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Cher Public

  • Gualtier M: Oh well I tried to get it to start at the beginning of the number. However knock it back to... 9:49 PM
  • Gualtier M: Okay, here is some pirated video of Teresa Stratas as you have never seen her before:... 9:45 PM
  • Jungfer Marianne Leitmetzerin: My contribution: httpv://www.youtub e.com/watch?v=y67- djGTRD0 It’s a... 9:33 PM
  • Quanto Painy Fakor: The MET press release for MACBETH is surprising. Of the 11 photos from the production... 9:22 PM
  • mercadante: Pristine Audio by Andrew Rose does an extraordinary job with this NORMA. Makes Myto and others... 9:20 PM
  • Jungfer Marianne Leitmetzerin: Gualtier, I would be happy to make a copy for you and send it to you by post,... 9:18 PM
  • Gualtier M: Oh God Marianne – if you weren’t in Europe I would transfer it for you. You... 9:08 PM
  • Jungfer Marianne Leitmetzerin: I just checked and I actually have it. Gualtier has the right title but OIMDOC... 8:48 PM
  • Poison Ivy: I know. Most sopranos treat this aria as a beautiful piece of vocalise, which it is.... 8:00 PM
  • kashania: Oh, OK then! Many years ago, someone made me a copy of the Gala release and that was my intro to... 7:38 PM

Once on this regie

This busy production stumped just about everyone, though a name new to La Cieca, sm, ventured (correctly) that the opera in question was Haydn’s Orlando Paladino. La Cieca will take this opportunity to remind everyone we are looking for guesses only: no fair identifying a production you recognize. Shall we give it a try?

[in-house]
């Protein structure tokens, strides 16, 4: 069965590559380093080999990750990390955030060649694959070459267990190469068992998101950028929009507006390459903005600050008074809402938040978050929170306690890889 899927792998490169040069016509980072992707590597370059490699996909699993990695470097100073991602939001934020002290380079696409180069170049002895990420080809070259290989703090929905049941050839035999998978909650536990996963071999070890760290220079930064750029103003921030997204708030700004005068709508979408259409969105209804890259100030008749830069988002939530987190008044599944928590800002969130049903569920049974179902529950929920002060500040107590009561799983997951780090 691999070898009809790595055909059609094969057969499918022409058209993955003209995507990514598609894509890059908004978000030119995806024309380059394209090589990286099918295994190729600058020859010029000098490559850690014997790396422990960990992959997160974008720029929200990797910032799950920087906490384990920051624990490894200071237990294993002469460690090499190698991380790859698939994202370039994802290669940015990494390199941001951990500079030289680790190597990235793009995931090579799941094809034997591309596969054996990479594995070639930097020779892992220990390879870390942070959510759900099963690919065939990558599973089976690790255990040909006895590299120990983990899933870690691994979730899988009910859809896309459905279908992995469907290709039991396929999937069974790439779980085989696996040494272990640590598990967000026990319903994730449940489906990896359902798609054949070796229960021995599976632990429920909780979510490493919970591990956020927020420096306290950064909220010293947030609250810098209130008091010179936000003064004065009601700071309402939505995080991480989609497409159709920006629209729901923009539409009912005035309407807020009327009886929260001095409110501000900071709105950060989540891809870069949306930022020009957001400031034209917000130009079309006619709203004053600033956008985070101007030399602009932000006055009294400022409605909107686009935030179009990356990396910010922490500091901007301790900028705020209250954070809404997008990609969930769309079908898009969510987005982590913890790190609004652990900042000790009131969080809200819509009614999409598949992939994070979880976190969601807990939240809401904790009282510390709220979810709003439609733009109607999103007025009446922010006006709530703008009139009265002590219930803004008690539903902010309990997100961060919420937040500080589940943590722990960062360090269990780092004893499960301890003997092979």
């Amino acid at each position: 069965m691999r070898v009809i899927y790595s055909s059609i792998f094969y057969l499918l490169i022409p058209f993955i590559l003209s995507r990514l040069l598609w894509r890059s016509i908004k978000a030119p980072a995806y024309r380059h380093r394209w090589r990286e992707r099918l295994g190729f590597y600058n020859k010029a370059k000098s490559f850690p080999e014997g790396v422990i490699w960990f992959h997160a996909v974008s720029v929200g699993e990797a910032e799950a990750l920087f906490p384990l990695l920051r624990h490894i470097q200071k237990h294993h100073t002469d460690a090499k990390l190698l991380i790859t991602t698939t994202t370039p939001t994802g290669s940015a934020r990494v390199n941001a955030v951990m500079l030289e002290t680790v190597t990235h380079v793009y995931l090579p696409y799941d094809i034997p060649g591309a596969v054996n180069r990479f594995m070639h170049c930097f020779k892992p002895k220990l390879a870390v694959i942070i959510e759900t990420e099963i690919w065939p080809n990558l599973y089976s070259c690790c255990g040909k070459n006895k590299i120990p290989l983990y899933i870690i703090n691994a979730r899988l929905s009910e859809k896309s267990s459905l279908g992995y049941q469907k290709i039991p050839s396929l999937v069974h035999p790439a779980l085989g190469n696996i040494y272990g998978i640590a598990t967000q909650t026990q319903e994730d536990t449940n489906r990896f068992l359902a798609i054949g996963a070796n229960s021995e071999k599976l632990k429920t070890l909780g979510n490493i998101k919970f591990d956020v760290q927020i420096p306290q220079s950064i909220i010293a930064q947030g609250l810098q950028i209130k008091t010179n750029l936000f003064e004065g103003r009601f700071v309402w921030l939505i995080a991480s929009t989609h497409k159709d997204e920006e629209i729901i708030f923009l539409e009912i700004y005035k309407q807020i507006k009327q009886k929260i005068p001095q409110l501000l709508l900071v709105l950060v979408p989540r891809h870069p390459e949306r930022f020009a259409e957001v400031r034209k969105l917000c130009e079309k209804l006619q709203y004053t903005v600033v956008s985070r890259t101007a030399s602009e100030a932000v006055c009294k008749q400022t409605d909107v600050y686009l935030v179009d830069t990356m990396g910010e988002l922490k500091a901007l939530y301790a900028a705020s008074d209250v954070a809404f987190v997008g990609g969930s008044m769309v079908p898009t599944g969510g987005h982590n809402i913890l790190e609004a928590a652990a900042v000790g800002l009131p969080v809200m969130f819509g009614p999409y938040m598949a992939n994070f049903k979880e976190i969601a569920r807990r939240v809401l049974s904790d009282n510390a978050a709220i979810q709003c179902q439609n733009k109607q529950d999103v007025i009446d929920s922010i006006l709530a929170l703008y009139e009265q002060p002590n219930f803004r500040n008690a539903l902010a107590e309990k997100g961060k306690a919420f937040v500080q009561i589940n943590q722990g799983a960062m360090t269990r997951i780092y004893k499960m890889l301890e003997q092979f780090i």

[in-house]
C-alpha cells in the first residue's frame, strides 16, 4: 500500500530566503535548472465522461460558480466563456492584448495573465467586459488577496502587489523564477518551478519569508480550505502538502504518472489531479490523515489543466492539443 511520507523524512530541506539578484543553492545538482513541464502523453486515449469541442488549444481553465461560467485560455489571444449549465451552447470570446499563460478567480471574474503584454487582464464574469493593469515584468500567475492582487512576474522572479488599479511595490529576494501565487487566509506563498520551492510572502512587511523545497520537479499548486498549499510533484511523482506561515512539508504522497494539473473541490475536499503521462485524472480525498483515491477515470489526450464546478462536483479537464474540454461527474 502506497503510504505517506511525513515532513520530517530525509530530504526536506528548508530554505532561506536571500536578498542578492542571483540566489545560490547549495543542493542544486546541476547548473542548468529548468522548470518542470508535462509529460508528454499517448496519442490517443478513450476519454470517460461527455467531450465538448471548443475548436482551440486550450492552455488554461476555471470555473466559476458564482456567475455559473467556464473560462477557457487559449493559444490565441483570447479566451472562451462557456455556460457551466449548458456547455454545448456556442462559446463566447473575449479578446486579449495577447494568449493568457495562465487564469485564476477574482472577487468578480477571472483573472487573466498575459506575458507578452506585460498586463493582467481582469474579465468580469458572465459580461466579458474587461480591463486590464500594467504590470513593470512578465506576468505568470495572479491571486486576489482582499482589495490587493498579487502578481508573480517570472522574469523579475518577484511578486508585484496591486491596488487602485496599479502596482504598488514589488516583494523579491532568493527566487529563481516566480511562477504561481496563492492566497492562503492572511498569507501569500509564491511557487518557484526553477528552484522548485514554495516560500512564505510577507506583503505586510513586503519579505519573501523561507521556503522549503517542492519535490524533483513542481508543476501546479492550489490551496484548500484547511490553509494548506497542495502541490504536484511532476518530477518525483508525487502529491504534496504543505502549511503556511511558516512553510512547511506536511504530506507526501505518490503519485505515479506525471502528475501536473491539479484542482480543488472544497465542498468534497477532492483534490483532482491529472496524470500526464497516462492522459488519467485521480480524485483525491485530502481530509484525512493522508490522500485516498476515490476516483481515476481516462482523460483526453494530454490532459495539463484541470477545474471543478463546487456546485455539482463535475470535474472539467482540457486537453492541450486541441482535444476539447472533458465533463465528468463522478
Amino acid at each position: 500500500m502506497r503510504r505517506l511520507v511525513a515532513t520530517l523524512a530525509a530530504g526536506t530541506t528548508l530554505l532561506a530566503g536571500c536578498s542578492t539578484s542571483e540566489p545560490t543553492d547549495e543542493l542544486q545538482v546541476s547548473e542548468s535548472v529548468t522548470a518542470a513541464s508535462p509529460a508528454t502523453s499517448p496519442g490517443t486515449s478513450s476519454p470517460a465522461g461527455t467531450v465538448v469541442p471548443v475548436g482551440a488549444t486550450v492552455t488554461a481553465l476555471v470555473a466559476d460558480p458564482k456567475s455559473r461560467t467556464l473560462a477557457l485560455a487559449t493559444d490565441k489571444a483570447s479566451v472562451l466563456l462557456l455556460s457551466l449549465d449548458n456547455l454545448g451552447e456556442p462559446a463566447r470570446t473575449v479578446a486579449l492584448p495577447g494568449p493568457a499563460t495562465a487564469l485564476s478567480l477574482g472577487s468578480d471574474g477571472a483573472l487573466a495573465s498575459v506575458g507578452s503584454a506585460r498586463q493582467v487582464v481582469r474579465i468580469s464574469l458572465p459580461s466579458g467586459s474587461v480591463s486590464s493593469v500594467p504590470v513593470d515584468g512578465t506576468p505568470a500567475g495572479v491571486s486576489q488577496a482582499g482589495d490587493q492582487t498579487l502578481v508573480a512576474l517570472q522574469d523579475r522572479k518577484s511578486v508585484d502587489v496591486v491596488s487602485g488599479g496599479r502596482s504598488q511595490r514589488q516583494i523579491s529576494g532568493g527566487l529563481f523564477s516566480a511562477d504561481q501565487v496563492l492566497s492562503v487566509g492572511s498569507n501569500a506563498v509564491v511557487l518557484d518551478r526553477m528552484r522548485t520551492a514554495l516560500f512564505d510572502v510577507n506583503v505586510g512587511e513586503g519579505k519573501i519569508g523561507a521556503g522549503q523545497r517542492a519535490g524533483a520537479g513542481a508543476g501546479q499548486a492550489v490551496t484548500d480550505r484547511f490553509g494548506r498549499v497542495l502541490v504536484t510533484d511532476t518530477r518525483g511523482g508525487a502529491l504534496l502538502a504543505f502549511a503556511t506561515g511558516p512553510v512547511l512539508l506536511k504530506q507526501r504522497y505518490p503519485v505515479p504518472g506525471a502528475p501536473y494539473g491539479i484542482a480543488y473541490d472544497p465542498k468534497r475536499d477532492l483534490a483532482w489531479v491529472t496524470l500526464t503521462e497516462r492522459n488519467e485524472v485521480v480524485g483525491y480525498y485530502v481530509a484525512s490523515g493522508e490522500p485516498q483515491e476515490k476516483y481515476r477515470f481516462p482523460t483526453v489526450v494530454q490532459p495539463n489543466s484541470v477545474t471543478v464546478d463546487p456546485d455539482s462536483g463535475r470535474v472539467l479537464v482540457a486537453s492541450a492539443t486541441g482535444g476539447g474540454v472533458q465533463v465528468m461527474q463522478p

All right, cher public: what’s the opera here?

35 comments

  • mercadante says:

    The Greek-key design on the costumes and the helmets seem to describe a Greek setting. Idomeneo?

    • brunettino says:

      Exactly. Mercadante beat me to it. Something about the ocean and costumes/desert island-Lost thing says a lot in that first pic. Then they’re waiting for the sea monster on a tiny little island (that of course represents the diminished state of Creta in crisis) to demand its human lunch; and then Elettra is getting carted off to l’Inferno, but as she’s already nuts she’s kinda digging it as she twirls her twirling parasol atop a piccolo Chitty Chitty Bang Bang machine that’s meant to be an Industrial Revolution version of the Ceraste and Serpenti.

  • Hoffmann says:

    I wanted to say both Ariadne or Alcina, but I got pipped to the post…

    So I say it is one of the operas featuring Armida, be that Gluck, Rossini or Handel’s Rinaldo…

    What ever it is the production looks fun!!

  • Boris Sarastro says:

    Guys, its obvious!!!!

    It has to be Offenbach’s Robinson Crusoe!

    Of course, not knowing the work well enough, I cannot comment on who is what…

  • tannengrin says:

    How about Monteverdi’s “il ritorno di ulisse in patria”?
    Picture 1 is some allegorical frolicking from the prologue? And that could be Penelope in the Eva Peron getup in the 2nd picture (Do cry for me, oh Ulysses)? And that cart in the 3rd looks like an airline serving trolley, so he’s arriving by Olympic Airways?

  • jim says:

    The Egyptian Helen

    1. The sorceress plots
    2. Menelaus (in the red jacket) in one of his two moods.
    3. Helen and Hermione return.

  • Sanford says:

    I’m going to say Oberon because that Island looks like a swell place to sing Ocean, Thou Mighty Monster

  • Batty Masetto says:

    I dunno what opera it is, but here’s another picture from the same production:

    http://tinyurl.com/cx5uynj